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Henri de Toulouse-Lautrec

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Henri de Toulouse-Lautrec

Henri de Toulouse-Lautrec was arguably the greatest graphic artist of

his time; he is best remembered for his bold, colourful posters of

Parisian entertainers. His childhood years were spent at his family

chateau in the southwest of France where he broke both of his legs and

therefore stunted his growth. This left him ill proportioned and

dwarfish. This unfortunate event probably helped his artistic ability

as he spent most of his time on his own.

Lautrec was at his peak as a painter and poster artist in the early

1890's at the time of the post impressionists.

During his life Lautrec felt most comfortable in the nightclubs, dance

halls and brothels of Paris. The narrow life he led is clearly shown

in the art that he produced. Lautrec was best renowned for his

paintings of the Moulin Rouge and other Parisian entertainers. Lautrec

was not the first artist to make the Parisian entertainers serious

subjects to paint, Edouard Manet and Edgar Degaswere among the first

to paint the Paris nightlife and others soon followed their lead like

Lautrec.

Although Lautrec's many paintings looked spontaneous and carefree he

as never "slapdash" as in he was never messy or careless. He was in

fact a dedicated craftsman who knew a lot about the technical matters

of his work, especially printmaking. Even after a rough night he would

be up to supervise the printing of his lithographs bright and early.

Lautrec always carried a small sketchbook with him so he could quickly

draw or sketch whatever caught his attention and today thousands of

his rapid drawings still survive in the original sketchbooks. He has

also reached the elevated position of a dead artist where there is a

museum dedicated to him and his work in Albi, France close to where he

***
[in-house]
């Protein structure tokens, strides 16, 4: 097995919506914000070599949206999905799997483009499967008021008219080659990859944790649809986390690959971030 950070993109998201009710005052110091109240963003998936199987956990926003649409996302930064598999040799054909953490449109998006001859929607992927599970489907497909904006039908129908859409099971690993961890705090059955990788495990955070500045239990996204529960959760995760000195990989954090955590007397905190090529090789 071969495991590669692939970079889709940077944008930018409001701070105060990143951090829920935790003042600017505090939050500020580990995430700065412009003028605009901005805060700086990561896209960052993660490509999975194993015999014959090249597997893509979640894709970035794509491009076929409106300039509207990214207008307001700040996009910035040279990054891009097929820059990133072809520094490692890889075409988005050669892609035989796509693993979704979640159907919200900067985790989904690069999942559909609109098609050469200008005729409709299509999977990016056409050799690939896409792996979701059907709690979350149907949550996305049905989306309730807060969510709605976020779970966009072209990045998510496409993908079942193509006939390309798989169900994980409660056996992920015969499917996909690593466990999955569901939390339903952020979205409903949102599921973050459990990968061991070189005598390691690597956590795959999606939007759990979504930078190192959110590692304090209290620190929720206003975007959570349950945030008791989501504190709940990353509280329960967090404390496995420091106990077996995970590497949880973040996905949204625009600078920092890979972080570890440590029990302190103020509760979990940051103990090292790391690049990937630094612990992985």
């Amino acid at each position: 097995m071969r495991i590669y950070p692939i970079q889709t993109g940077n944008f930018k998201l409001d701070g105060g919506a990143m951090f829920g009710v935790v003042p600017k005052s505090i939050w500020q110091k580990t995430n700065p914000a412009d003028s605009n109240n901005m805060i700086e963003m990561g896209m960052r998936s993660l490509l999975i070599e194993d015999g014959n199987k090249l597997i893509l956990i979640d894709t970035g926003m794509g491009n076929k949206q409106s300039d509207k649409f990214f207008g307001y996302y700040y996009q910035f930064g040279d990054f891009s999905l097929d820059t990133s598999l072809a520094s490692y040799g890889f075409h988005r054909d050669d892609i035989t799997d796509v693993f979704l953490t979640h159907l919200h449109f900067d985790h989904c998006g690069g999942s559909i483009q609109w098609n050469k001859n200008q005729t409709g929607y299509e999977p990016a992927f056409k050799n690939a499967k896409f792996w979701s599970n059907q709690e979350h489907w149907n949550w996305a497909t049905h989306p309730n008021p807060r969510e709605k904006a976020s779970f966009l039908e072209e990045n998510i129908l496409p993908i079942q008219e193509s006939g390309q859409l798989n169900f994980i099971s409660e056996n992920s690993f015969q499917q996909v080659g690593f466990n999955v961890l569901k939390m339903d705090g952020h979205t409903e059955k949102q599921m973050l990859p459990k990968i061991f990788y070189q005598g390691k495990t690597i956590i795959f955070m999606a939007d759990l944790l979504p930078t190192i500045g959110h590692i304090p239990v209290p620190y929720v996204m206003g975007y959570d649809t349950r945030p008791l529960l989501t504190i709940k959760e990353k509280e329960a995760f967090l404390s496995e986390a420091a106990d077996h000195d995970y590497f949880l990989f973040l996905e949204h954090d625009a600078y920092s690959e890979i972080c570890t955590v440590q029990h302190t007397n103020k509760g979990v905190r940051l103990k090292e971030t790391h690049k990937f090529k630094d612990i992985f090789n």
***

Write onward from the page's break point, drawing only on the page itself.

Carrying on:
was born near Toulouse. In the actual paintings of his sketches he

tried to keep the spontaneity of the first sketch and therefore liked

to work quickly. To work fast he liked to use paint that was thinned

considerably with turpentine, which was called peinture a l'essence,

which allowed him to so called 'draw with the brush'. He also liked to

use absorbent cardboard instead of canvas so the paint would dry

quicker and therefore could maintain his momentum.

Most painters have a trademark technique and Lautrec's trademark was

the printmaking technique called 'crachis' or ...

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addition the painting must have been a restrained and balanced

masterpiece. The unidentified redhead sitting at the table is wearing

an exotic headdress that stands out magnificently against her red

hair. If you look at each person they each have a distinctive hat or

hairstyle as Lautrec was fascinated by different styles of headwear.

The mirrored background that lines the walls gives the painting an

undefined background so the silhouetted figures stand out boldly in

the mirror. I liked this painting because it shows the somewhat quiet

of the normally busy Moulin Rouge. The way Lautrec contrasted the

brightly painted woman and the redhead at the forefront of the

painting with the blacks and browns of the background also attracted

me. I also admired the way Lautrec maintained the spontaneity all

through his work.

My favourite painting of the two that I have talked about is 'At the

Moulin Rouge' because I think that this one looks more difficult to

paint than 'At the Circus Fernando' as it is in greater detail and

most importantly I think it looks better. But take nothing away from

'At the Circus Fernando' as this is also a brilliant piece of art.
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